A new book about a young, female Army officer who routinely accompanied Ranger units on raids in Afghanistan is shining a light on a select group of American women who have made history in modern warfare.
"Ashley's War: The Untold Story of a Team of Women Soldiers on the Special Ops Battlefield" focuses on 1st Lt. Ashley White, an incredibly physically fit soldier who joined the Special Operations Command Cultural Support Team effort in 2010.
The pilot program was designed to train women and have them serve with Army Ranger and other special operations direct-action units so they could gather battlefield intelligence by talking to Afghan women in situations where male soldiers had been unsuccessful.
White, a North Carolina National Guard member, served in the special unit until 2011 when she was killed during a night raid on a compound in Afghanistan where a Taliban weapons maker was known to live.
White died along with the senior Ranger leader, Sgt. 1st Class Kris Domeij, and Pfc. Christopher Horns when another Ranger triggered a daisy-chained improvised explosive device, detonating a series of devastating explosions, according to the book.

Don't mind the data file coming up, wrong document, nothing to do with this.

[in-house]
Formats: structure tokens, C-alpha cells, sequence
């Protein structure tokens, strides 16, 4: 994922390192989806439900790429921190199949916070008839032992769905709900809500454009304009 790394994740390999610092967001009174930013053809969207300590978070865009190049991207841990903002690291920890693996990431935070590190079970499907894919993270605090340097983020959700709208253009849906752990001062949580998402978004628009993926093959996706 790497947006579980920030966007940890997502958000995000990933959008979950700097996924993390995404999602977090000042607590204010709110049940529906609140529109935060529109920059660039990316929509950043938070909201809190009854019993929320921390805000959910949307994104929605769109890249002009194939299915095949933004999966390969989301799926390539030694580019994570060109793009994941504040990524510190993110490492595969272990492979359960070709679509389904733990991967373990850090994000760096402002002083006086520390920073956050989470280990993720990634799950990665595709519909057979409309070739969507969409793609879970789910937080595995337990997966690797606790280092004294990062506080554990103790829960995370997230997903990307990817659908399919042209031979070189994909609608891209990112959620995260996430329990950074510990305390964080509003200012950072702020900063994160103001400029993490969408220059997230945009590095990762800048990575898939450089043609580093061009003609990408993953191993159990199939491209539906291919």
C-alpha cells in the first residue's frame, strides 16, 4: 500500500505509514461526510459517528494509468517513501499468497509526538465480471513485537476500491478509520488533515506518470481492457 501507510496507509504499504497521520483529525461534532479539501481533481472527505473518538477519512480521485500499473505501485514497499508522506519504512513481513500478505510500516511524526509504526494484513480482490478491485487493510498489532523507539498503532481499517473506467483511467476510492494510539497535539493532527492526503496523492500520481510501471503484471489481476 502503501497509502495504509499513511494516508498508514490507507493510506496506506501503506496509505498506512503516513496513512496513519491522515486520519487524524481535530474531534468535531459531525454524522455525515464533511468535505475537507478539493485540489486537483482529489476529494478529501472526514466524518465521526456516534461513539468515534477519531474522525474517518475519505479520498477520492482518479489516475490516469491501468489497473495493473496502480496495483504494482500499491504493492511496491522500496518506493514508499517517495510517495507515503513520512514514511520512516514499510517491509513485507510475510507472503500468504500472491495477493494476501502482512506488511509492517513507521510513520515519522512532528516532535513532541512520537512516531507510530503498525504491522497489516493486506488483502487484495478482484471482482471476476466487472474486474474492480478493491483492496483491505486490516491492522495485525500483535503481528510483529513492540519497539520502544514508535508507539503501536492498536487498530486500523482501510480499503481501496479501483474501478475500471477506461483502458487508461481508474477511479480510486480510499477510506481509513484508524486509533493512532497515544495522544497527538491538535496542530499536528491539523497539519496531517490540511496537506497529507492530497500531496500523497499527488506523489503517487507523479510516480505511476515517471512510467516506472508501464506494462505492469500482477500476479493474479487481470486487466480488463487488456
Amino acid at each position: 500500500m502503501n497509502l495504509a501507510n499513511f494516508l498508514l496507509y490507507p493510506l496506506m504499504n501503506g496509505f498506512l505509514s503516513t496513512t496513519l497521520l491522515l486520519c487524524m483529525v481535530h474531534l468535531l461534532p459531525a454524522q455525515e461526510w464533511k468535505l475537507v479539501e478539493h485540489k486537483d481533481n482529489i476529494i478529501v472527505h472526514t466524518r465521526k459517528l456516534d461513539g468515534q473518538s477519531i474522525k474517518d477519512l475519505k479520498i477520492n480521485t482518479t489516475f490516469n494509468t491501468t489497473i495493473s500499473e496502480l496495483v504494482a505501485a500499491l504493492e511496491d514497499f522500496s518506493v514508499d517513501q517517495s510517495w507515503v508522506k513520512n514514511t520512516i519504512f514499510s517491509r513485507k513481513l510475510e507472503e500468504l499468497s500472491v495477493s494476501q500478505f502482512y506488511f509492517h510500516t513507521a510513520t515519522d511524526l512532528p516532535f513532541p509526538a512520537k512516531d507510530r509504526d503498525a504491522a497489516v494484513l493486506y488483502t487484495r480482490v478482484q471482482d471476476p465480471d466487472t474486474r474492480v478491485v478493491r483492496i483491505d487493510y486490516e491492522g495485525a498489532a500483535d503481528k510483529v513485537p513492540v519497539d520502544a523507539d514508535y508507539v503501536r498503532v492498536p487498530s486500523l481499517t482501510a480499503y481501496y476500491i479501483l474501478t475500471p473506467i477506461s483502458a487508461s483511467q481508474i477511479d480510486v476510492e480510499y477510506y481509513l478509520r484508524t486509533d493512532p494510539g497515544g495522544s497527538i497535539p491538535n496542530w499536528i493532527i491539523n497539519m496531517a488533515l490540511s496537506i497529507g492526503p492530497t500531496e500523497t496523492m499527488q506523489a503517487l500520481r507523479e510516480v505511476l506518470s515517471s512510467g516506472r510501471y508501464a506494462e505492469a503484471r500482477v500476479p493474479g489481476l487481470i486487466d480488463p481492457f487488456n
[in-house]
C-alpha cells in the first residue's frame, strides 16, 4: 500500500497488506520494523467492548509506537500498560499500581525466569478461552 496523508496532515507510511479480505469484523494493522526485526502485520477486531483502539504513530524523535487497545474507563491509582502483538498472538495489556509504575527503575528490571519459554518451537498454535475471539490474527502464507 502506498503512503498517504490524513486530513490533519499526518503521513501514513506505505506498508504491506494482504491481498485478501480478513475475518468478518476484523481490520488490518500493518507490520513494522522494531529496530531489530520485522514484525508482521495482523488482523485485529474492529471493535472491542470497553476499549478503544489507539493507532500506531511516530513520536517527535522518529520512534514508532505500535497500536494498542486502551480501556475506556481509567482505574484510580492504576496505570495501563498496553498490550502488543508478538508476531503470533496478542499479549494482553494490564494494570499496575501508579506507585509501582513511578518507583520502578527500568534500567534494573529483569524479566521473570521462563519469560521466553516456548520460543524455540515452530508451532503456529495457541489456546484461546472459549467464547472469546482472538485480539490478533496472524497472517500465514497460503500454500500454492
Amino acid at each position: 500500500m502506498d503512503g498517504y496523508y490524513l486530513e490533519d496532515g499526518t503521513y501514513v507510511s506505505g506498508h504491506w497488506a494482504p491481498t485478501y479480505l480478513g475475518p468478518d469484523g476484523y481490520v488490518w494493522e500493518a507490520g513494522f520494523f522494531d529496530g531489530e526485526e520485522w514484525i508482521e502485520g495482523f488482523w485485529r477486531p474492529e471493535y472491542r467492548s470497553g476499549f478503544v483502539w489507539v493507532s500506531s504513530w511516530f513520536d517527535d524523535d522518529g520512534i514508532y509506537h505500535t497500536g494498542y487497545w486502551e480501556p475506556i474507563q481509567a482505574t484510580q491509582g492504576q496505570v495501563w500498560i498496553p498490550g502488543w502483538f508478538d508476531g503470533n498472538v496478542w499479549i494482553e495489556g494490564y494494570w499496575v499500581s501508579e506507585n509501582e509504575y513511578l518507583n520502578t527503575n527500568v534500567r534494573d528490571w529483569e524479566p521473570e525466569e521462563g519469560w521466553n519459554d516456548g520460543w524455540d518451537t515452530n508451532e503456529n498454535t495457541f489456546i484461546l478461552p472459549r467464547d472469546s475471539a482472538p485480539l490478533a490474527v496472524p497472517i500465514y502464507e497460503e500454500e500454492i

"Ashley's War," by Gayle Tzemach Lemmon, was released as the U.S. military is immersed in an effort to open direct-combat jobs such as infantry and special operations to females for the first time.
Eight female soldiers are currently participating in the first co-ed class of Ranger School, a punishing, two-month long infantry course designed to push candidates to their physical and mental limits.
White's exploits, and those of her female teammates, earned the CST program the respect of key leaders in the special operations community, according to the book.
Col. Mark O'Donnell, who then served as the deputy commander of the 75th Ranger Regiment, spoke at a memorial service for White.
"He read the 'The Man in the Arena' from President Theodore Roosevelt. The speech, given April 1910, focused on the importance to democracy of holding all citizens to the highest standards. The colonel noted that though this person described in the narrative was male, the words did indeed describe this female fallen soldier.
'On countless operations in which elite special operations strike forces targeted senior Taliban and al-Qaeda safe havens in which contact was likely, Ashley was frequently the only female on the objective,' O'Donnell finished. 'Think about this and the great courage that that took.
'She is the man in the Arena,' he said. 'Ashley, rest in peace. Know that your Ranger brothers have mourned and now continue the fight, a fight that you have committed your life to.'"
Lemmon is a senior fellow at the Council on Foreign Relations. In 2004, she left ABC News after 10 years to earn an MBA at Harvard University. At the same time, Lemmon traveled to Afghanistan many times between 2005 and 2010, writing about women entrepreneurs, which resulted in her first, best-selling book "The dressmaker of Khair Khana."